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05-19 Sarah Raplee – Riff on 7 yrs. Of SPAM & a Giveaway

Monday, October 22, 2012

Overheard at... The shopping mall

The sound of a bumper being crunched.

Ahhh, the joys of the holidays: Snow, sweets, Santa…. and shopping. The 4 ‘S’s go together like the red and white on a candy cane.

But wait! Shopping is to the holidays what screaming girls are to Justin Beiber; even the girls that have come to enjoy his singing (or whatever) have to put in ear plugs to get over the high pitched cacophony of yells.
We like to think that the holidays are filled with the sounds, smells and tastes of iconic childhood memories. What we forget is that it is often more closely related to the stress of family get togethers or picking out that perfect present. The very best holiday writers understand this and draw us into the drama, even as they show that, just like the holidays, we can enjoy ourselves in spite of the mayhem and angst that inevitably come along with real emotion.

November’s Romancing the Genres will focus on Holiday theme writing. Those who fall into the cliché of nostalgia are soon dismissed. But those who show readers the real depth of the holidays… both the highs and lows, are the ones who create stories that live on.
So, as an exercise this month I am listing out some traditional Holiday item and challenge you to write a holiday paragraph in the comments section without using any of these symbols. Or as a reader, what are the non-sweet triggers that remind you of the holidays?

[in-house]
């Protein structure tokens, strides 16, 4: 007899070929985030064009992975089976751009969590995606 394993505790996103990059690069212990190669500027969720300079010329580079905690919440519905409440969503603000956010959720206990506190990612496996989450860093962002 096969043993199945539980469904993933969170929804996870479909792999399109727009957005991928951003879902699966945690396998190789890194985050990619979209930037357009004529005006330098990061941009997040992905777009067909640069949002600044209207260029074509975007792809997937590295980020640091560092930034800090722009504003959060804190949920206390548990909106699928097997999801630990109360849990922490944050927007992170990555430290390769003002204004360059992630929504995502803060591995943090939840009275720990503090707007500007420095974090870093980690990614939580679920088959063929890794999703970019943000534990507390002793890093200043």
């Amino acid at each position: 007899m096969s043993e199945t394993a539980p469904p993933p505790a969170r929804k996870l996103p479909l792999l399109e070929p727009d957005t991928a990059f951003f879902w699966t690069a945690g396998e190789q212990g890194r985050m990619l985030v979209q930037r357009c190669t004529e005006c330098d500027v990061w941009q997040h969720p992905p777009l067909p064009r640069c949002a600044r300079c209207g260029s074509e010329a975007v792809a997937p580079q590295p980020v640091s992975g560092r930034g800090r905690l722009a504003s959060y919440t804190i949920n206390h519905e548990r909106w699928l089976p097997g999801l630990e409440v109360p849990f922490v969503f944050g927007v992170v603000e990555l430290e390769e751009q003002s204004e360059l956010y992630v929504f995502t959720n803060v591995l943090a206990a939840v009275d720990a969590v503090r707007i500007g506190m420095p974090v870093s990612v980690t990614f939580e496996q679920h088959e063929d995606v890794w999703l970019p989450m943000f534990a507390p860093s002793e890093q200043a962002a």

Okay… here is the do-not-use list:
- Turkey, stuffing, gravy, etc.
- Christmas Tree
- Stockings
- Candy-cane
- Santa
- Sugar-plums (or any reference to the Nutcracker)
- Pilgrims, Mayflower
- Cookies
Good luck…. I can’t wait to read your comments.


Judith Ashley said...

Black and white cloth criss-crossed the table. The centerpiece bowl was filled with holly and juniper. Cedar boughs created a circle around the table's outer edge. A plethora of candles emitted a gentle flickering light.
One-by-one the women approached this sacred space embellishing the space with objects connected to the light: sunstones, moonstones, robins and butterflies joined a small dish of seeds for a spring garden. These women celebrated Winter Solstice or Yule, the time of the year to call in the light and chase back the darkness.

Paty Jager said...

Awesome, Judith!

Sorry, no time to be creative other than with what I have to get done right now. Maybe I'll come back later in the month when life slows down. Fun project.

Sarah Raplee said...

I love Judith's paragraph, too!

Here's mine:

Snowflakes sift from the black sky and catch in Bear's long, dark fur. They glitter like fairy dust as we pass under a streetlight. Or perhaps elf dust? I smile, looking forward to working holiday magic with my husband in the living room on this special night. The balsam scent of his cologne permeates the scarf I pull over my frozen nose. Perhaps we'll make a different kind of magic later in front of the fire.